This will keep me occupied with good reads for the next few weeks – this month’s issue of the Journal Studies in History and Philosophy of Modern Physics is a special on climate modeling. Here’s the table of contents:

Some very provocative titles there. I’m curious to see how much their observations cohere with my own…


  1. From the last sentence of the abstract on Spencer Weart’s article:
    By 2007 nearly all climate experts accepted that the climate simulations represented reality well enough to impel strong action to restrict gas emissions.

    This is good. It highlights some important parts of validation (AIAA/ASME sense not IEEE sense).
    1. Recognize an intended use: impel action to restrict gas emissions
    2. Identify a metric: represent reality well enough (of course when we get down into the details this is rigorous and quantitative)
    3. Decide on an accreditation authority: climate experts

    The problems with the approach summed up by that neat little sentence are that the validation metrics (or credibility building) in climate modeling is based on a process of continuous calibration and hindcasting, but the intended use is forward looking (you can’t act to change the past). The intended use and the validation metrics should match (validation also usually implies “out of sample”). It’s also customary for the accreditation authority to be the one assuming the risk (decision maker) rather than the one developing and running the model. I think those two basic flaws in approach are part of the reason for “blow-up” of policy efforts in this arena.

  2. I think I understand the points j-stults raised.

    Forward-looking evaluation of climate models is possible about parts of the models (about the process of radiative transfer, for example) with simulations of short duration, but intrinsically impossible about temporal evolution of the climate system in the time scale directly relevant to the issue of climate change. Since we know that climate has decadal variability which seems chaotic, 10-year simulation seems to be too short, but we cannot wait more. Here is a situation of trans-science (in terms of Alvin Weinberg): a question which science can ask but it cannot answer. Still, I think, having knowledge from simulations is better than nothing. But it is a difficult problem how much public expense is justified.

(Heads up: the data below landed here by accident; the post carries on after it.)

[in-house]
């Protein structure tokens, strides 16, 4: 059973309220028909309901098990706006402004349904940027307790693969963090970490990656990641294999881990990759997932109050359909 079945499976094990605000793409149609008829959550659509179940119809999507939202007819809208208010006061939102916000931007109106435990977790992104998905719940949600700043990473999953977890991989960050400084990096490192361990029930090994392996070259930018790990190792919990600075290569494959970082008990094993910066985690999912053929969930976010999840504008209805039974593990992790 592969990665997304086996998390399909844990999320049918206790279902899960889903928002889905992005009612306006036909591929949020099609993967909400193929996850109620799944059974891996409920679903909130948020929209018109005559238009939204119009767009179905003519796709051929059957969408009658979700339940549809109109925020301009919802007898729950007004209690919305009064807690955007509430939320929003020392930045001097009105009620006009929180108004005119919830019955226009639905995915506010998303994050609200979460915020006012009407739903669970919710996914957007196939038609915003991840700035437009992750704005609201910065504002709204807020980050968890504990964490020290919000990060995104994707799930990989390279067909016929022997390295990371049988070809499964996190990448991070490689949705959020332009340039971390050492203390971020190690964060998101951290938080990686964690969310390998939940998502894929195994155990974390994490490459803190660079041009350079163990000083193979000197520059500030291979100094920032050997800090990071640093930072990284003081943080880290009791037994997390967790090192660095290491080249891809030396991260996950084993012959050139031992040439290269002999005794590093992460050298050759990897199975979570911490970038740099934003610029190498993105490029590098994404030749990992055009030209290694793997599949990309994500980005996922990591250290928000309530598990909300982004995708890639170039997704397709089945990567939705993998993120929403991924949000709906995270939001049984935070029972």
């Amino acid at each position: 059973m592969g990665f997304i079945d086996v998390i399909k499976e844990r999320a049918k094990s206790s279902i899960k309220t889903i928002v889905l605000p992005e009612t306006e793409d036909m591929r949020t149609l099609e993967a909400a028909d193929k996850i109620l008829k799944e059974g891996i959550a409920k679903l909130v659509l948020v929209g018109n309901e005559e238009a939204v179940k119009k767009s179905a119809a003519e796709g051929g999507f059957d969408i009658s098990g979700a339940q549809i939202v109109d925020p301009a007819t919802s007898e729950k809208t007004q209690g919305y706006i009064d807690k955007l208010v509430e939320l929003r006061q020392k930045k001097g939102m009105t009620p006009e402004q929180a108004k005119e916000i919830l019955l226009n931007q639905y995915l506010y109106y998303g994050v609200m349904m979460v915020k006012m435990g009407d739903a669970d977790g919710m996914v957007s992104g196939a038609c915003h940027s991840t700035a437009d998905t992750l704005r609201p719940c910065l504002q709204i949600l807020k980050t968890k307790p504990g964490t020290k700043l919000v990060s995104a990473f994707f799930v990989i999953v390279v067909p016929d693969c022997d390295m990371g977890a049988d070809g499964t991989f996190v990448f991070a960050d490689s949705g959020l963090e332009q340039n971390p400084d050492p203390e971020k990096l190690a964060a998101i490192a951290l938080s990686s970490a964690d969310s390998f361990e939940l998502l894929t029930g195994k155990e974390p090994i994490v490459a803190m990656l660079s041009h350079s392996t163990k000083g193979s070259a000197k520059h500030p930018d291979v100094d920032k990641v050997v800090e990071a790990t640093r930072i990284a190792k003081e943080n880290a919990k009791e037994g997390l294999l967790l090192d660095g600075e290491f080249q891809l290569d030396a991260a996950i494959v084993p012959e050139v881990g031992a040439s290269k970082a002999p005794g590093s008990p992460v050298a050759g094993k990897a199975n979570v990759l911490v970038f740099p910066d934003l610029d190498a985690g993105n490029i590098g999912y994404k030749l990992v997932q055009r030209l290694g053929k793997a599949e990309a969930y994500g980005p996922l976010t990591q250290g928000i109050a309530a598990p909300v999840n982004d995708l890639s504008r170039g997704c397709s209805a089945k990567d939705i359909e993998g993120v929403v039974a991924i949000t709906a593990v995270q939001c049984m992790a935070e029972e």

It is reasonable that evaluation should be done by people in the side of decision makers rather than climate modelers. But I do not think it should be done by those who are trained as politicians or executives. The evaluators need special training, primarily with policy making and secondarily with science of climate. In terms of Collins and Evans (2007) “Rethinking Expertise”, they should be contributory experts in policy making as well as interactional experts of climate science.

  3. Kooiti:

    How do you forsee outside experts evaluating climate models?
    One of the problems with climate models for forward planning (in high-CO2 environments, for exampe) is the assumptions ‘baked-in’ to the models: parameterizations that have been tested against current or historical conditions, but may not be valid in x2 CO2, etc. Outside climate scientists may be aware of the _science_, but not be knowledgeable of the assumptions within the models. Tempting tests, such as comparing the models output against observations won’t work to check out its inbuilt assumptions.

    I think you do need climate modelling experience to evaluate the models. The best I can think of at the moment is those involved in the intercomparison experiments: you need detailed knowledge of what went into each model, knowing that the same components / assumptions are not in two different models under comparison, but to be outside any given modelling team.

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